Dictionary of National Biography, 1885-1900/Paine, James (d.1829?)

PAINE, JAMES (d. 1829?), architect, only son of James Paine the elder [q. v.], was instructed at the St. Martin's Lane Academy, and exhibited ‘stained drawings’ at the Spring Gardens exhibitions of 1761, 1764, and 1790. He then appears to have travelled in Italy. On his return he sent to the exhibitions of the Royal Academy of Arts architectural drawings in 1781, 1783, and in 1788 an ‘Intended Bridge across Lough Foyle at Derry.’ In 1791 he was one of the original fifteen members of the ‘Architects' Club’ (Mulvany, Life of Gandon, 1847).

His father, by his will dated February 1786, probably left his son independent, which may account for his name not being found in later ‘Catalogues’ of the Royal Academy. In the library at the South Kensington Museum is a large volume with ‘J. Paine, jun. Archt. Rome, 1774,’ on the outside, containing fifty-seven drawings of studies at Rome, all signed by him, being plans of four palaces, views at Albano and Tivoli, measured drawings of the Ponte Rotto, and a number of statues with their measurements. In 1788 he had residences in both North End, Hammersmith, and Salisbury Street. On 12 March 1830 Mr. Christie sold the pictures, a few casts, books of architecture, &c., ‘the property of J. Paine, Esq., Architect (deceased).’ Among them were the account and other books by Nicholas Stone, sen. [q. v.], and his son, Henry Stone [q. v.], formerly belonging to Vertue (quoted in Walpole's Anecdotes), and now preserved in Sir John Soane's Museum. His portrait was included with his father's in the picture painted by Sir Joshua Reynolds in 1764.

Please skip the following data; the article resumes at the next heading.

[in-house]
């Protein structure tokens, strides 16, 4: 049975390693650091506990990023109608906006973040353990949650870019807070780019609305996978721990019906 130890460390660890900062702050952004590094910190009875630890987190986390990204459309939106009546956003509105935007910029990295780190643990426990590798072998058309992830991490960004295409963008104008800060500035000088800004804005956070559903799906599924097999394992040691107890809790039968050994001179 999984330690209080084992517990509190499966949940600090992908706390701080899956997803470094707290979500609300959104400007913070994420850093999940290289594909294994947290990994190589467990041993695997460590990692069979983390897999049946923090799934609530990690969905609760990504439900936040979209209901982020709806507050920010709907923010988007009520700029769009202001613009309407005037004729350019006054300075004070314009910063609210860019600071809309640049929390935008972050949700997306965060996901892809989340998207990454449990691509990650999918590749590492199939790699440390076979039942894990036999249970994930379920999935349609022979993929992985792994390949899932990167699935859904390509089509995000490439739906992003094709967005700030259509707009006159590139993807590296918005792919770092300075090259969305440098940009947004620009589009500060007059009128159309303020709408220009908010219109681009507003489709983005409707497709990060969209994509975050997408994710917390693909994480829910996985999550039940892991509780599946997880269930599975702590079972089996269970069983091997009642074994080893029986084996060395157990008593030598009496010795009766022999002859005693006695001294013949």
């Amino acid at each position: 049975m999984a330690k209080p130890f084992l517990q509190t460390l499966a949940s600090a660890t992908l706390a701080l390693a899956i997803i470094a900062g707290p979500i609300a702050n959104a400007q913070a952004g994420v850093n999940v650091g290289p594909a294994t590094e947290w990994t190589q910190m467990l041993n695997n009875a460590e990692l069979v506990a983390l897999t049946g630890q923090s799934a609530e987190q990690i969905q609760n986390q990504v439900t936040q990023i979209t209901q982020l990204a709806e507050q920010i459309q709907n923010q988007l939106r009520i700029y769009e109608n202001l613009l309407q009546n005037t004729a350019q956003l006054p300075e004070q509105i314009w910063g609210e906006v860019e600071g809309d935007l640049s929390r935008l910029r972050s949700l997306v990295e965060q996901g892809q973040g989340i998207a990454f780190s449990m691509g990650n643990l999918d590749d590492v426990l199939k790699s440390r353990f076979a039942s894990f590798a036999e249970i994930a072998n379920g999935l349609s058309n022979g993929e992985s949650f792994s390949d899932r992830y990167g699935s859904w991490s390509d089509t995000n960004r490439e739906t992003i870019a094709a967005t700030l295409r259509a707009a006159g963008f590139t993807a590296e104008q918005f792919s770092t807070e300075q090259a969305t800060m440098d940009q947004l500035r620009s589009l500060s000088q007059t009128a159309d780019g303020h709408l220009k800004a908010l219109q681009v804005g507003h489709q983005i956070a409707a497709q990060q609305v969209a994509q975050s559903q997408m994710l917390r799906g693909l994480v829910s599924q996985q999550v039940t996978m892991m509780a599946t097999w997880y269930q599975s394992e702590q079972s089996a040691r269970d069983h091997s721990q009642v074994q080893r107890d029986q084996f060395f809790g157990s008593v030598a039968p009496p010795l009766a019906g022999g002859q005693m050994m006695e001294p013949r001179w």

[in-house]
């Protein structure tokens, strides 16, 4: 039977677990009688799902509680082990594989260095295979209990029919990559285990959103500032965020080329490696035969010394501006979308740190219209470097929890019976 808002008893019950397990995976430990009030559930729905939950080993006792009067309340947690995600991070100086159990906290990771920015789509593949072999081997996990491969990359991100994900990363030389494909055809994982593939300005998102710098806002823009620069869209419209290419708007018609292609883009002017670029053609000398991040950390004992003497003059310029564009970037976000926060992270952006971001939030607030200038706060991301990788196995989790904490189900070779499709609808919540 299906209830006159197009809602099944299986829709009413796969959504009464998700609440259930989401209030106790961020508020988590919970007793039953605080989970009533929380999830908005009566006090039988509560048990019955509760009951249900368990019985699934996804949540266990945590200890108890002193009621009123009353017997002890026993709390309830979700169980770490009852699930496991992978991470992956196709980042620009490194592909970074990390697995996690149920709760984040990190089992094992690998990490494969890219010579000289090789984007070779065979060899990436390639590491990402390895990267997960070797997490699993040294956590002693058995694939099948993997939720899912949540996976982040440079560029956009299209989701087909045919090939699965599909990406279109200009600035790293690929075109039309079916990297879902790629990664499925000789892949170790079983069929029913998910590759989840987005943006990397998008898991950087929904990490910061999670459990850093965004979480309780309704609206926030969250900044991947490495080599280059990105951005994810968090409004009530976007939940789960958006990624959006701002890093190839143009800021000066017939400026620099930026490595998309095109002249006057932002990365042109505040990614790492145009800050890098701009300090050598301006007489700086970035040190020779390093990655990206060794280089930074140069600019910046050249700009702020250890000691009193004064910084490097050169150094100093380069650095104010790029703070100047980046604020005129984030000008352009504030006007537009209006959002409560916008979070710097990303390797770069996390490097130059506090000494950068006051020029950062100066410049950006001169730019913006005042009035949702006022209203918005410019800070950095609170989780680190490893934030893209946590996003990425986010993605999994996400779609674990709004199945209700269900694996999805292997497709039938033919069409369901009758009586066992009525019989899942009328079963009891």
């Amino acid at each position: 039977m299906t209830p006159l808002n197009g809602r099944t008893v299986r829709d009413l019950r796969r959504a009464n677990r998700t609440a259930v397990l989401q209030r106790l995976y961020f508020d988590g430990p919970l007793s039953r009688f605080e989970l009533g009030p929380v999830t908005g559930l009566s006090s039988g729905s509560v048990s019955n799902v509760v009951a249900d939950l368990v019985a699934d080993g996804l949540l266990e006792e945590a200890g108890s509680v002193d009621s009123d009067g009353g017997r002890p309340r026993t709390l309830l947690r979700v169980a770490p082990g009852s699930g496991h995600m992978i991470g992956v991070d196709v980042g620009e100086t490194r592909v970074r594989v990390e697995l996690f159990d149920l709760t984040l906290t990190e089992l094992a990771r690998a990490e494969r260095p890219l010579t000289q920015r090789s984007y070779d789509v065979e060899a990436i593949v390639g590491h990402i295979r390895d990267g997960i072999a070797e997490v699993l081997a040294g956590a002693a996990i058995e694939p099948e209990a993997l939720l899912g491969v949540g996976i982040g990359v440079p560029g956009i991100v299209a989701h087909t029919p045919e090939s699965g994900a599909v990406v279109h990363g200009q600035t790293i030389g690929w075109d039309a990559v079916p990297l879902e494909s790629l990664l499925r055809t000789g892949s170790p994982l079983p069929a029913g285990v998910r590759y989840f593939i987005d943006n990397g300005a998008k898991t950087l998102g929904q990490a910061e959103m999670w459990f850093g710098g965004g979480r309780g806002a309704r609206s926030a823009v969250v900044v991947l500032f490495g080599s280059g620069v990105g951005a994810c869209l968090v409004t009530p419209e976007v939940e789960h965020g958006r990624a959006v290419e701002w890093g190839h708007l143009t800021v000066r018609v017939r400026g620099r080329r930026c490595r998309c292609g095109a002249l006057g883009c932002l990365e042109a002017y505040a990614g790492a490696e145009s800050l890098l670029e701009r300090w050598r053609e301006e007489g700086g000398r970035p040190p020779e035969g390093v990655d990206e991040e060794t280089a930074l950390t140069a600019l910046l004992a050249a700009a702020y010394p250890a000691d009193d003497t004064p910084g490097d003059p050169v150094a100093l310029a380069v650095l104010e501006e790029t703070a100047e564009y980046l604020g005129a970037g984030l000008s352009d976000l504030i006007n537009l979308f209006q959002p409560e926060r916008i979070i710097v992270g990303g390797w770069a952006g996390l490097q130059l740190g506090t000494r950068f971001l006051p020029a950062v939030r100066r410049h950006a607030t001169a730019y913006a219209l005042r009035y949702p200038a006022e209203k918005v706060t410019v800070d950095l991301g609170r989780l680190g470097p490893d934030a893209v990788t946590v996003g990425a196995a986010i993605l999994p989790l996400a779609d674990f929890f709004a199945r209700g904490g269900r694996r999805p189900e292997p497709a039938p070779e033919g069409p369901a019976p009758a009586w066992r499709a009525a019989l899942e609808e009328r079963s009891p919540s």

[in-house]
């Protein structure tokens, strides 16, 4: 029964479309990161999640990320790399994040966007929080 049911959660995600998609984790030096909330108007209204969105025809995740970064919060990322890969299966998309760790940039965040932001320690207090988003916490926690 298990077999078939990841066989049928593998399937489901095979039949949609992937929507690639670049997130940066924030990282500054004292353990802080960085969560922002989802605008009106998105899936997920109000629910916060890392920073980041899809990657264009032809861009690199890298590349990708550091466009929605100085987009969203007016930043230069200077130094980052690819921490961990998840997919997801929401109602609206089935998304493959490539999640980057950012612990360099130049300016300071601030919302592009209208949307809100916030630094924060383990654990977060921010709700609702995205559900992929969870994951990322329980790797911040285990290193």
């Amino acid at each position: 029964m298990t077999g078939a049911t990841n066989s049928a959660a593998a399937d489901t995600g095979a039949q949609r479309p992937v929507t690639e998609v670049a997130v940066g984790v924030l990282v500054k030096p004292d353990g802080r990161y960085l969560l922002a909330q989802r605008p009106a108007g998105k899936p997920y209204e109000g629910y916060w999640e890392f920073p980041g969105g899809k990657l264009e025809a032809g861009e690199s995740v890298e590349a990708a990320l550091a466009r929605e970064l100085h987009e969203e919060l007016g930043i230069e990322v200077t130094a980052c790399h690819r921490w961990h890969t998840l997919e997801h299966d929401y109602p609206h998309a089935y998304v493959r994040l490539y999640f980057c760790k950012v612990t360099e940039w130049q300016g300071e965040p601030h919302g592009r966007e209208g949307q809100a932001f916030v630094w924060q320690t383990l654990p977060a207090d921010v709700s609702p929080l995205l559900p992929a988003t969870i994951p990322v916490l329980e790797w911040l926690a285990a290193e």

[Dictionary of Architecture; Sale Catalogue in Sir John Soane's Museum.]

W. P.-h.